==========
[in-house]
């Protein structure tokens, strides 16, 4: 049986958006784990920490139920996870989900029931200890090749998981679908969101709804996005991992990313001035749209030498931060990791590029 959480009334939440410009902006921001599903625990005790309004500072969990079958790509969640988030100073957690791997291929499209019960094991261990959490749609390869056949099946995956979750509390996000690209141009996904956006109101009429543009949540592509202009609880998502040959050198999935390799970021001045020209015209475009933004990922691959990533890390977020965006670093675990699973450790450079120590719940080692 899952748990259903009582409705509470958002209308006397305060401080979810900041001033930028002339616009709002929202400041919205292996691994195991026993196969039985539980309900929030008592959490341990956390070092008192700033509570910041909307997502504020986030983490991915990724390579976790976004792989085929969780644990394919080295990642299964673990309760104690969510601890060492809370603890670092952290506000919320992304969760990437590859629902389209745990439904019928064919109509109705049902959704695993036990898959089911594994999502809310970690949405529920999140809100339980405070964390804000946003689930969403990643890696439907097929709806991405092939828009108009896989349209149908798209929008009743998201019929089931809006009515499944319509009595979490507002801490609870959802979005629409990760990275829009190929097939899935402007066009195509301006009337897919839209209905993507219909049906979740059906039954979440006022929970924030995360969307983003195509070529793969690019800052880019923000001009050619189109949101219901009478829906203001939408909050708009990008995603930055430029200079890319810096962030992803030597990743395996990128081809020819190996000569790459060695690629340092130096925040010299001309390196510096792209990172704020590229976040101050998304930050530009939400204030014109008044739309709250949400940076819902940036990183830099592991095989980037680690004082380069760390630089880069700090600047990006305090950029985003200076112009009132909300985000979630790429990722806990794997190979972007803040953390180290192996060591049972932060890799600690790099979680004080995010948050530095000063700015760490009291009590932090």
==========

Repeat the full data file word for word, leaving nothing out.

[in-house]
């Protein structure tokens, strides 16, 4: 049986958006784990920490139920996870989900029931200890090749998981679908969101709804996005991992990313001035749209030498931060990791590029 959480009334939440410009902006921001599903625990005790309004500072969990079958790509969640988030100073957690791997291929499209019960094991261990959490749609390869056949099946995956979750509390996000690209141009996904956006109101009429543009949540592509202009609880998502040959050198999935390799970021001045020209015209475009933004990922691959990533890390977020965006670093675990699973450790450079120590719940080692 899952748990259903009582409705509470958002209308006397305060401080979810900041001033930028002339616009709002929202400041919205292996691994195991026993196969039985539980309900929030008592959490341990956390070092008192700033509570910041909307997502504020986030983490991915990724390579976790976004792989085929969780644990394919080295990642299964673990309760104690969510601890060492809370603890670092952290506000919320992304969760990437590859629902389209745990439904019928064919109509109705049902959704695993036990898959089911594994999502809310970690949405529920999140809100339980405070964390804000946003689930969403990643890696439907097929709806991405092939828009108009896989349209149908798209929008009743998201019929089931809006009515499944319509009595979490507002801490609870959802979005629409990760990275829009190929097939899935402007066009195509301006009337897919839209209905993507219909049906979740059906039954979440006022929970924030995360969307983003195509070529793969690019800052880019923000001009050619189109949101219901009478829906203001939408909050708009990008995603930055430029200079890319810096962030992803030597990743395996990128081809020819190996000569790459060695690629340092130096925040010299001309390196510096792209990172704020590229976040101050998304930050530009939400204030014109008044739309709250949400940076819902940036990183830099592991095989980037680690004082380069760390630089880069700090600047990006305090950029985003200076112009009132909300985000979630790429990722806990794997190979972007803040953390180290192996060591049972932060890799600690790099979680004080995010948050530095000063700015760490009291009590932090």